The only way to properly distress or 'relic' something to give it the most realistic look and feel is to imitate the true process of degradation. Cutting any corner to try and save time will ultimately result in an extremely artificial look. The body and neck had to be entirely painted and buffed before all scraping back down was done by hand. The open wood areas were then finished with an oil paint mixture to best imitate the oils and dirt present on our own skin. The hardware was also plated throughout as a normal part would be made before any scuffing, plating stripping, or oxidation was introduced. Each and every part followed the same basic process that it would have experienced throughout a 40+ year Rock & Roll lifetime.

Lacquer Checking

The phenomenon of 'Checking' is actually a mechanical fracture of the solids that are left in the paint once all of the solvents have evaporated. When the guitar experiences temperature variations, the wood and the paint expand and contract at different rates resulting in these unique cracks. After studying this aesthetic, one can eventually decipher whether the checking is natural or done by use of a razor blade or scalpel. The real deal is what was chosen by Music Man. Putting string tension on the instrument before applying temperature variations help the paint cracks propagate in their natural directions.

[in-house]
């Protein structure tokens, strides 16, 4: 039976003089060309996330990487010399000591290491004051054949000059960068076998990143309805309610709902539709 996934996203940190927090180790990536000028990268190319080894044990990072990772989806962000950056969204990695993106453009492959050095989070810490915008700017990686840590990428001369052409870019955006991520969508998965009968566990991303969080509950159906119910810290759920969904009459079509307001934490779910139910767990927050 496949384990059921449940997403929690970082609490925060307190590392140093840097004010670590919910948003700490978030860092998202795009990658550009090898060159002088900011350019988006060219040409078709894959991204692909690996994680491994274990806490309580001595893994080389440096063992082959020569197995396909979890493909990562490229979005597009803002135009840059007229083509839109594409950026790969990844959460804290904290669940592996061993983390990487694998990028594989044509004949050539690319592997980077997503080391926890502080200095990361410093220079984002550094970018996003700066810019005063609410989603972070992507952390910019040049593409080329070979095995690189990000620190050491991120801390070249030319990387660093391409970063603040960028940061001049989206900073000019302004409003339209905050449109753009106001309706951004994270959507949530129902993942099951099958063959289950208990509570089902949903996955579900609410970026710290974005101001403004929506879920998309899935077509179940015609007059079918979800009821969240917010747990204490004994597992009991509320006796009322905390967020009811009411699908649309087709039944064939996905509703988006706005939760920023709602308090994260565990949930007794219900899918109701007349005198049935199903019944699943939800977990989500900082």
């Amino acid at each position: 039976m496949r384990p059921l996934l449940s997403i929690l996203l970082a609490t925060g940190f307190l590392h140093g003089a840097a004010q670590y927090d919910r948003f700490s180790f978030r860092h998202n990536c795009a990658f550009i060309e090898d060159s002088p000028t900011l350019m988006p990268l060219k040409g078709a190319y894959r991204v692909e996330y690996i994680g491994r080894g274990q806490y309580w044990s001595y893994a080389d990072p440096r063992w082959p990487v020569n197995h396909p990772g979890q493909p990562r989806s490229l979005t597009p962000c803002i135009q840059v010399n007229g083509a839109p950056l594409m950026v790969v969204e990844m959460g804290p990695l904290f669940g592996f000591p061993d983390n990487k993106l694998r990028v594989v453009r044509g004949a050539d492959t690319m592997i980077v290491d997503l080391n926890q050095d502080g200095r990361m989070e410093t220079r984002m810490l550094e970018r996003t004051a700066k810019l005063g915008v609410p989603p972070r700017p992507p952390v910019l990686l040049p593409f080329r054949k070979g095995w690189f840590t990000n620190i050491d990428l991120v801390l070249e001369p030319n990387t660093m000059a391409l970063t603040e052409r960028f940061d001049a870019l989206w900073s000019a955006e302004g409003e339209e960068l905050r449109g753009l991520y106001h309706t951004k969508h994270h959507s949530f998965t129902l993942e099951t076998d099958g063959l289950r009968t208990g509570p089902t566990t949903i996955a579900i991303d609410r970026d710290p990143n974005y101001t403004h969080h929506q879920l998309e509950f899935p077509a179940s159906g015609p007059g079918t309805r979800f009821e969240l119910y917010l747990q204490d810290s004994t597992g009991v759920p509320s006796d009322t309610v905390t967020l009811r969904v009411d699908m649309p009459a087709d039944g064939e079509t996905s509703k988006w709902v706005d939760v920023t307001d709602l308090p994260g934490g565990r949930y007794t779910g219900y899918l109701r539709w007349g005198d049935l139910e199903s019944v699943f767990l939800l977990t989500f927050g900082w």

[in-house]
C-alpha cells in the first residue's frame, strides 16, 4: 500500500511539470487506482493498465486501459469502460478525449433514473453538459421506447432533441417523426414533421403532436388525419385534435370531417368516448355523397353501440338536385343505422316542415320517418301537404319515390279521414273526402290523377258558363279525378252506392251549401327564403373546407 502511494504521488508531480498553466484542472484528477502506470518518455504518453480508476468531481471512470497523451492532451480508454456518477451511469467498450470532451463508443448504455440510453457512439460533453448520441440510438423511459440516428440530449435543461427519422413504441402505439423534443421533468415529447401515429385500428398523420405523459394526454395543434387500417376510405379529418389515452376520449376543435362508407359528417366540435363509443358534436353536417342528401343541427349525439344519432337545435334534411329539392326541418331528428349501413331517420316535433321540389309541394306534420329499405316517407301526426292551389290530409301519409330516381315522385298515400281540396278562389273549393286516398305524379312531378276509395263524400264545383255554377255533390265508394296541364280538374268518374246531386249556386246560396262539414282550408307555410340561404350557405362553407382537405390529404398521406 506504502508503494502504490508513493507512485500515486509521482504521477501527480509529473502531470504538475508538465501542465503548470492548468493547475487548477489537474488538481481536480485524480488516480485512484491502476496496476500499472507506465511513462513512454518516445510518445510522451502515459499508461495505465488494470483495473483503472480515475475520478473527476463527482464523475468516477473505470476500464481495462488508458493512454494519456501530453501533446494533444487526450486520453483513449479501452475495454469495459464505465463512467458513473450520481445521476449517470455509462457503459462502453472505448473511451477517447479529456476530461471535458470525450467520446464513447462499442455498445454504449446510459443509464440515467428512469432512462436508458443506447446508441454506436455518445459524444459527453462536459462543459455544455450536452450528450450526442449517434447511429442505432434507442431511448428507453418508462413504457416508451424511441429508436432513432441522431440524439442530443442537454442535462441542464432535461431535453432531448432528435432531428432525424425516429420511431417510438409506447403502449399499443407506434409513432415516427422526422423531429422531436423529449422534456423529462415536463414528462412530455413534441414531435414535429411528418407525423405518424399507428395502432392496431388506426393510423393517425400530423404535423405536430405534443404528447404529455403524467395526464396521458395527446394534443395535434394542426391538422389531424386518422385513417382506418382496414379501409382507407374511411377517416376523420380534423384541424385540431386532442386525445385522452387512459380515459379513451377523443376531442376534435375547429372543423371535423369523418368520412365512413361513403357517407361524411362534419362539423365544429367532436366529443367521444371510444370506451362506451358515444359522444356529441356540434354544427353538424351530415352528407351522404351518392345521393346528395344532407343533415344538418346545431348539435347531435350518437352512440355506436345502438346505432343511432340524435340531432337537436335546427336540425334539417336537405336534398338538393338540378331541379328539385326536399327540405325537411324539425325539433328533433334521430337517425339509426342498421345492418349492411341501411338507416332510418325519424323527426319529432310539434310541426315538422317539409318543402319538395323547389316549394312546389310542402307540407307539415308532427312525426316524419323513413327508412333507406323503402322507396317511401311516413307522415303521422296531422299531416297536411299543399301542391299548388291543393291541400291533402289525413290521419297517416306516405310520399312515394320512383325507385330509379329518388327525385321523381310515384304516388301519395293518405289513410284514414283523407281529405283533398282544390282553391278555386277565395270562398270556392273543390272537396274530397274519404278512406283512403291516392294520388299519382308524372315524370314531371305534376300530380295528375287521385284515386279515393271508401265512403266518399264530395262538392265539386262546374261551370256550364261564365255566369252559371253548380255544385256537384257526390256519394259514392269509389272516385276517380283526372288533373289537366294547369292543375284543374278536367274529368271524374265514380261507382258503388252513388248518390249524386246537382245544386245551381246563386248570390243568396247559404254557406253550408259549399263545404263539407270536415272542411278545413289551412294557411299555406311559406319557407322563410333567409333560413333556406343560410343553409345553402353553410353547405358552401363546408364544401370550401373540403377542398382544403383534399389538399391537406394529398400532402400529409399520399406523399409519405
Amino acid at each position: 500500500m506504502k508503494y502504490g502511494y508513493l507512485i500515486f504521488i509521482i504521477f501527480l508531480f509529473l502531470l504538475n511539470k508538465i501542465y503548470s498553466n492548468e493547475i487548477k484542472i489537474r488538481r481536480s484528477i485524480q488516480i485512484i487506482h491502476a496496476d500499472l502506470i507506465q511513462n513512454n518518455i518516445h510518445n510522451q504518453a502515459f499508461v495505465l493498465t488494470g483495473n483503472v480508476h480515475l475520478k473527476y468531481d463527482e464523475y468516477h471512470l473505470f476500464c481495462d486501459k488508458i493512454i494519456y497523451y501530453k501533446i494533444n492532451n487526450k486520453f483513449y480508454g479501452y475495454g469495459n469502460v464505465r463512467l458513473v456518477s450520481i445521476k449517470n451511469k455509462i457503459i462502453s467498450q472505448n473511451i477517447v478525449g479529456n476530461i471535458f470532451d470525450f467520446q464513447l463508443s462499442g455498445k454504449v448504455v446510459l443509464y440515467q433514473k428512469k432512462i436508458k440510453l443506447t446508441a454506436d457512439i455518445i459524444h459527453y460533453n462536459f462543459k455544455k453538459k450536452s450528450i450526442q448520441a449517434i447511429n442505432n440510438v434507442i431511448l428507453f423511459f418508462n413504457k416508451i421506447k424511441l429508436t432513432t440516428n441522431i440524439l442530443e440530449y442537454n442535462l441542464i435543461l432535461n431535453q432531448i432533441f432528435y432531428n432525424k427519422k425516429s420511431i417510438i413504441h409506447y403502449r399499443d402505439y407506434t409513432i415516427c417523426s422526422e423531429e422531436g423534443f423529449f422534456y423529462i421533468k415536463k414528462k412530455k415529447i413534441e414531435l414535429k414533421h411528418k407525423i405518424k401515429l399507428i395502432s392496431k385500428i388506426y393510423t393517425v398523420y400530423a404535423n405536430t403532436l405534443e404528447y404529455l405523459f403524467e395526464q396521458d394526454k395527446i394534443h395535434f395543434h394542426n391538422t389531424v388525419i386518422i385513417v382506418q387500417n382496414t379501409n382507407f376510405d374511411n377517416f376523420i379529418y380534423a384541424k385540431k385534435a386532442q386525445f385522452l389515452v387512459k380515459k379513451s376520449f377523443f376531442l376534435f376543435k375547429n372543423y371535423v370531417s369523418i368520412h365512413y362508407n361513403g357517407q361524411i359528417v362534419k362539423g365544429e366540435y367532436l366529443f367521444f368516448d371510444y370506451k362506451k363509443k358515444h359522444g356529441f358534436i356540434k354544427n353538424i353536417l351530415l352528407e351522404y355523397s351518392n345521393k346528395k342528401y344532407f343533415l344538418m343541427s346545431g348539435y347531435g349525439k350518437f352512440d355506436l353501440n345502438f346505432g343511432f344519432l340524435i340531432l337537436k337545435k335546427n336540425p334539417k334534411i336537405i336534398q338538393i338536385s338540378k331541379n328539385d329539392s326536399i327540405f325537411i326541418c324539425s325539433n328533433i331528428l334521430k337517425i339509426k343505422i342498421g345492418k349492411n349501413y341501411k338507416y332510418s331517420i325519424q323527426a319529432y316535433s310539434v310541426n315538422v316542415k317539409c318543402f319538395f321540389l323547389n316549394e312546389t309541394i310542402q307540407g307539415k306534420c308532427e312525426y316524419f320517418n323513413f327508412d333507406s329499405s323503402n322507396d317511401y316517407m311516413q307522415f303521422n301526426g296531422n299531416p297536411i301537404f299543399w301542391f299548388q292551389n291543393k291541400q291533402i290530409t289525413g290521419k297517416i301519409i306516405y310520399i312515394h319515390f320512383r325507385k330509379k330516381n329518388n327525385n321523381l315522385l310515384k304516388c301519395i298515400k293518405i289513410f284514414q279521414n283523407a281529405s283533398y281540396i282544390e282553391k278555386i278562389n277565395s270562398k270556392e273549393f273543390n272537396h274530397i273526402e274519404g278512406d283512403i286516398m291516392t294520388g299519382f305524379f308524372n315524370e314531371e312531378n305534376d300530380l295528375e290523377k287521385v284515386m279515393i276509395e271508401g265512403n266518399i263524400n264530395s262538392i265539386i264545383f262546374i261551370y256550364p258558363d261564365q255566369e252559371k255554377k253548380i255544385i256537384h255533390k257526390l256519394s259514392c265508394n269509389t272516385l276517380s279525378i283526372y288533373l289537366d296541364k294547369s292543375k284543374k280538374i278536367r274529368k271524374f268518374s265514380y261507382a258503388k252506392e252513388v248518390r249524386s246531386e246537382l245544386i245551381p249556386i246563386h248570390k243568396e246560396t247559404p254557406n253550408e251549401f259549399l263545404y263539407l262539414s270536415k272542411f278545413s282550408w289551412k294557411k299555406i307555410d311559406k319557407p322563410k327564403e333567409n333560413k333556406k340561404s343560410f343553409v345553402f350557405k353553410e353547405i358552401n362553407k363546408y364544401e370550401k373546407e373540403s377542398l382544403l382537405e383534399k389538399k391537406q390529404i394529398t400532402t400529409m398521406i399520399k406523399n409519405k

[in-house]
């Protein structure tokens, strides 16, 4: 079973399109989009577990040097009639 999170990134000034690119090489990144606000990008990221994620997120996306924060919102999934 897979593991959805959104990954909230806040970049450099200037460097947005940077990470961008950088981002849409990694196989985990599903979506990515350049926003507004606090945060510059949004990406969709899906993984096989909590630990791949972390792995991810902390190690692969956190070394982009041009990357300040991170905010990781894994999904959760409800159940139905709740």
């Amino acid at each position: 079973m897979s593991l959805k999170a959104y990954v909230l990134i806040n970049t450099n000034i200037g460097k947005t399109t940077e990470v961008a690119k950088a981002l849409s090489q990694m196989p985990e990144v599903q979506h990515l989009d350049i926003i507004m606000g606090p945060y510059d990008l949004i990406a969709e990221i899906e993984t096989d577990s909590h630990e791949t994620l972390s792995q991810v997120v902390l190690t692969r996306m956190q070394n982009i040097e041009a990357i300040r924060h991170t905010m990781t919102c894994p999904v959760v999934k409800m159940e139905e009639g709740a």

Final Assembly

Similar to any other 40+ year old machine, the 'Workhorse #1' has its own customizations, upgrades, repairs and mismatched hardware. The two different styles of saddles, Micro-Tilt neck shim adjustment, Bullet style truss rod, 3-bolt neck plate, and old StingRay contours can't help but make you feel like you’re back in the late 70's. The setup is exactly like how Cliff Williams himself enjoys his bass: Flatwounds, excellent action, a meticulously filed nut, with some soul and style sprinkled all around it. Part of the allure to any vintage item is seeing and feeling the history embedded within. We understand that importance and want each customer to have this experience with these basses.

Making Of The Cliff Williams Bass

The task of recreating a 40 year old instrument belonging to an incredible player from an iconic band was a tall order, and we all knew it. Cliff Williams giving his blessing to move forward was such a cool way to show his loyalty and trust for Music Man. We knew we had to do it right!

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Many of us were quite critical of other replica "Relic" instruments that had been done in the past. The product can easily become a gimmick if you’re not serious about it. Countless hours of research and experimentation proved again and again that no shortcuts could be taken if we were to create something up to our standards.